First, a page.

Those are contextually relevant links, which is a fairly out of the box but sensible way to blend AI with search.

Bing Orchestrator does more, like generating iterative queries.

The new blog post shares this about the AI-enhanced Bing:

“Prometheus leverages the power of Bing and GPT to generate a set of internal queries iteratively through a component called Bing Orchestrator, and aims to provide an accurate and rich answer for the user query within the given conversation context.”

Bing doesn’t go into detail about what iterative queries are. Iterative is a reference to a process of repetition.

It presumably means repeating a query to produce a larger set of answers and context for the GPT.

An illustration visually shows how Bing Orchestrator mediates between the search and GPT parts:

Source: Microsoft Bing

Inside Look at the AI Enhanced Bing

The blog post adds to growing knowledge of what the future of AI-enhanced search will look like.

Many are feeling anxiety because when they think of AI-based search what comes to mind is a machine that provides answers and no links to websites.

But that kind of model is closer to what is known as a Artificial General Intelligence (AGI).

An AGI is a machine that can learn like a human and have a comprehensive knowledge.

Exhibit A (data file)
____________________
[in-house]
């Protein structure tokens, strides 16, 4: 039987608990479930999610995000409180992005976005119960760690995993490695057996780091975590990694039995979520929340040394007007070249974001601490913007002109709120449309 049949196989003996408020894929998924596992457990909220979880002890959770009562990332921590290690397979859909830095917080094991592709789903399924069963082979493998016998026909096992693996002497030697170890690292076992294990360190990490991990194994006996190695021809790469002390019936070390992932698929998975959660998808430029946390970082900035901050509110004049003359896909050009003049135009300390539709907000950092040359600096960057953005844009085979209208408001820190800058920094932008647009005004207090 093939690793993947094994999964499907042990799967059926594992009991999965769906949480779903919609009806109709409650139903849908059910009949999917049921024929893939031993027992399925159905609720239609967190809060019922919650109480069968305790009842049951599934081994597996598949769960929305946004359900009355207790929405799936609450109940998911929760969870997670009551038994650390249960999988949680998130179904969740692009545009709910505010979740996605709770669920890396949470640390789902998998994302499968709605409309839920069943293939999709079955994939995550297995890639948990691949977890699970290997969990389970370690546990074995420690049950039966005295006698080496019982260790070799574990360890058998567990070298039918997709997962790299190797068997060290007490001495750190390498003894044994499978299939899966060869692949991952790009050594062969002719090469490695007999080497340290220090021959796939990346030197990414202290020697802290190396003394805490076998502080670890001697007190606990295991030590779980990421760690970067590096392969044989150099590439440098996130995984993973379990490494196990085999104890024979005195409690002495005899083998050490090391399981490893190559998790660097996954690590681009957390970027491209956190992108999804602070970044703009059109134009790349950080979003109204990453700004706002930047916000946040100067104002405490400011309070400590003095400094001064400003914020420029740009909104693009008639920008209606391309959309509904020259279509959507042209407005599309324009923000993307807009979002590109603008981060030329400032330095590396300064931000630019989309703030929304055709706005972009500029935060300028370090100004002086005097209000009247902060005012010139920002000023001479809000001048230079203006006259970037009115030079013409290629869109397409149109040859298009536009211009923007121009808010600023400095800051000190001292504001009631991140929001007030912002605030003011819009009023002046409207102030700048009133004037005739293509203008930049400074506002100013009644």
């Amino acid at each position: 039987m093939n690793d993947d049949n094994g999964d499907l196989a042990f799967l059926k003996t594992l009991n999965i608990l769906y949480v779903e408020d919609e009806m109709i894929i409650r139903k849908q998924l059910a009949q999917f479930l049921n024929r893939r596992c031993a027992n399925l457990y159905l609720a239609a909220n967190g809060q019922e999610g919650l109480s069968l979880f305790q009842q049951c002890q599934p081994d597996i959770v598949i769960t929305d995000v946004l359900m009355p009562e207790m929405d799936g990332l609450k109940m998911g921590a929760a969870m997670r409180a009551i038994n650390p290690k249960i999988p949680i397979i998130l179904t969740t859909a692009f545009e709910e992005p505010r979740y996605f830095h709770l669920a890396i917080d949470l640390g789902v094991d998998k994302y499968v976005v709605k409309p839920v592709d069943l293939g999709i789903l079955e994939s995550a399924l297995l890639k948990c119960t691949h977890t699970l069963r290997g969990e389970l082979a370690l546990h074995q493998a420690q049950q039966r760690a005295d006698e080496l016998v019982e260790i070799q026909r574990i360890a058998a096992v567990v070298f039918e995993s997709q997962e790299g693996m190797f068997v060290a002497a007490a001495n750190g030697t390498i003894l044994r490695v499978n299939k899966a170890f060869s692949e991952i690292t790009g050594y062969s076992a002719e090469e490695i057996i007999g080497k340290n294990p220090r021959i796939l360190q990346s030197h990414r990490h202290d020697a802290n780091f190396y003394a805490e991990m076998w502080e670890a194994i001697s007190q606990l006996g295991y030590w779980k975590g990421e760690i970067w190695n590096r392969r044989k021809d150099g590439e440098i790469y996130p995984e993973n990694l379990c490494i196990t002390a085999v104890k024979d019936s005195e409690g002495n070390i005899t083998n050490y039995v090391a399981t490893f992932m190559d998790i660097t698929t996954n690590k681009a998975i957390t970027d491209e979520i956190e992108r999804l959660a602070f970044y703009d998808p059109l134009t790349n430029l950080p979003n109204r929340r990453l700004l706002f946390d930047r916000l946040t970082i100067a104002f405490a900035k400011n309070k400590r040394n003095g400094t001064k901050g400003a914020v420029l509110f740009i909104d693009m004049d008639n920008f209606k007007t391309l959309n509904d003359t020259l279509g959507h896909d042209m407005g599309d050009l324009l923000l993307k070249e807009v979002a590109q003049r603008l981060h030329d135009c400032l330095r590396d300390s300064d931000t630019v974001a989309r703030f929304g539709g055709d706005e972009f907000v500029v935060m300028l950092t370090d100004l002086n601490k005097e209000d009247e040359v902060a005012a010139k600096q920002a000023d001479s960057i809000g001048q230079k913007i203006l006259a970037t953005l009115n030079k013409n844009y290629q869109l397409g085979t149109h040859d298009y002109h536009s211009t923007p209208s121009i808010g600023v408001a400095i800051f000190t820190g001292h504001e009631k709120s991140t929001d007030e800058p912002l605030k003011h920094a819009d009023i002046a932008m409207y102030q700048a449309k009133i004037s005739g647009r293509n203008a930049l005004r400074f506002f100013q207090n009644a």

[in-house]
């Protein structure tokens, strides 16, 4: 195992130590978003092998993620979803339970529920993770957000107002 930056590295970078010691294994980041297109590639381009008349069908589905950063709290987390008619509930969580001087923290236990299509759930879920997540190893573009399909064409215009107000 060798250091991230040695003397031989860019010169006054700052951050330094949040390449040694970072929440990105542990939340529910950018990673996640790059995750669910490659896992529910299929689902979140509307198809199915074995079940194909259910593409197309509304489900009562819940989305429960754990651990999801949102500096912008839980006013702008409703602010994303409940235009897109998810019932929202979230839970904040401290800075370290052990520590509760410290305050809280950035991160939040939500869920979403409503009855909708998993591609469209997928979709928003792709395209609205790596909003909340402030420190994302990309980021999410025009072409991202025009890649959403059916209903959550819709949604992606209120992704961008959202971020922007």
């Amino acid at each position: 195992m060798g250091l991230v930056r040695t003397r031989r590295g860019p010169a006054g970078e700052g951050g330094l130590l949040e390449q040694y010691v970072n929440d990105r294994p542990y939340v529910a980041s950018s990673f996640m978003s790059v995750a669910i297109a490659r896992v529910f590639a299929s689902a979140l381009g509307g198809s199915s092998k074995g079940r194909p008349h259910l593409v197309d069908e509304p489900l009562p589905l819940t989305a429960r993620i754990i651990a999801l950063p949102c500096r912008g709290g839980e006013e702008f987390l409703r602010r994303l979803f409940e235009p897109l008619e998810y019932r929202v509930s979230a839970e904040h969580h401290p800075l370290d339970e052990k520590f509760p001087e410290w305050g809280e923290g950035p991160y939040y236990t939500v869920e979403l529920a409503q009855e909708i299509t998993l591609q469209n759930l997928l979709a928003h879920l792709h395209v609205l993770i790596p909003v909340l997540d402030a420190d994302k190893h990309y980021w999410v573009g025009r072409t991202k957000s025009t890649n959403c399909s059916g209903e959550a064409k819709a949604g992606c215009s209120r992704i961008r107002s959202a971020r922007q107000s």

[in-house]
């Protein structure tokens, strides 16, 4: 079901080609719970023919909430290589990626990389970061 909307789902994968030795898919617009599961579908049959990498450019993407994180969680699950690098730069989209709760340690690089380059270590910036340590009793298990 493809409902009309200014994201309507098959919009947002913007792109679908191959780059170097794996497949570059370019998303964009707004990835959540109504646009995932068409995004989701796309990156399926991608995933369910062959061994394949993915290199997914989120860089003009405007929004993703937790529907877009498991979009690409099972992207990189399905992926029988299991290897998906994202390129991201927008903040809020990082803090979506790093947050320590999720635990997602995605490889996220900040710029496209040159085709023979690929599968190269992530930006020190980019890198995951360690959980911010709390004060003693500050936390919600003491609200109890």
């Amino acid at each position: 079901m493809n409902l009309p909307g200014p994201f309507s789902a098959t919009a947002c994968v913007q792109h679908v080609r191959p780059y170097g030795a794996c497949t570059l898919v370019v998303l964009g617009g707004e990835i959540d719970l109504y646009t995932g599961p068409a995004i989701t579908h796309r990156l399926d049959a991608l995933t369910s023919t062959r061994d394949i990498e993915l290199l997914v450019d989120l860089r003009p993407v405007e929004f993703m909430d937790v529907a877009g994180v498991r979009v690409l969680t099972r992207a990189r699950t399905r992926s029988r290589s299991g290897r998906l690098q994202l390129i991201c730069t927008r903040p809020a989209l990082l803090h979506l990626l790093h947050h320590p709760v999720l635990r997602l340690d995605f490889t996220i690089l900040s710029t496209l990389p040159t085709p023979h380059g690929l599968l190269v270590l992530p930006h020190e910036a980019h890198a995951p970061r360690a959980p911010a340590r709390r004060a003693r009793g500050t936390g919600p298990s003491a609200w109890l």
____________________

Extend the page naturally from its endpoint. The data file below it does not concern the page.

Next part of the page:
The state of AI is not there yet.

Bing’s blog post shows how AI enhances search, much like featured snippets and knowledge graph data enhances search.

AI is already in search. For example, Google uses AI to identify spam (SpamBrain is an AI-based spam detector).

Another Bing article frames the concept of AI enhanced search as a co-pilot (Reinventing search with a new AI-powered Microsoft Bing and Edge, your copilot for the web).

This includes innovation to the backend (internal) as well as the front end (user-facing) part of search.

The search as co-pilot article explains:

“Microsoft Prometheus model. We have developed a proprietary way of working with the OpenAI model that allows us to best leverage its power.

We call this collection of capabilities and techniques the Prometheus model. This combination gives you more relevant, timely and targeted results, with improved safety.

…Applying AI to core search algorithm. We’ve also applied the AI model to our core Bing search ranking engine, which led to the largest jump in relevance in two decades. With this AI model, even basic search queries are more accurate and more relevant.”

Circling back to how this implementation of GPT into search is more of an enhancement to the search experience, Microsoft views integration of GPT as a part of the continuing evolution of search beyond the classic ten blue links, which cannot provide the rich answers that complex search queries demand.

The Microsoft search co-pilot article explains:

“New user experience. We’re reimagining how you interact with search, browser and chat by pulling them into a unified experience. This will unlock a completely new way to interact with the web.”

Read the Bing AI Search explainer article:

Building the New Bing

Featured image by Shutterstock/Roman Samborskyi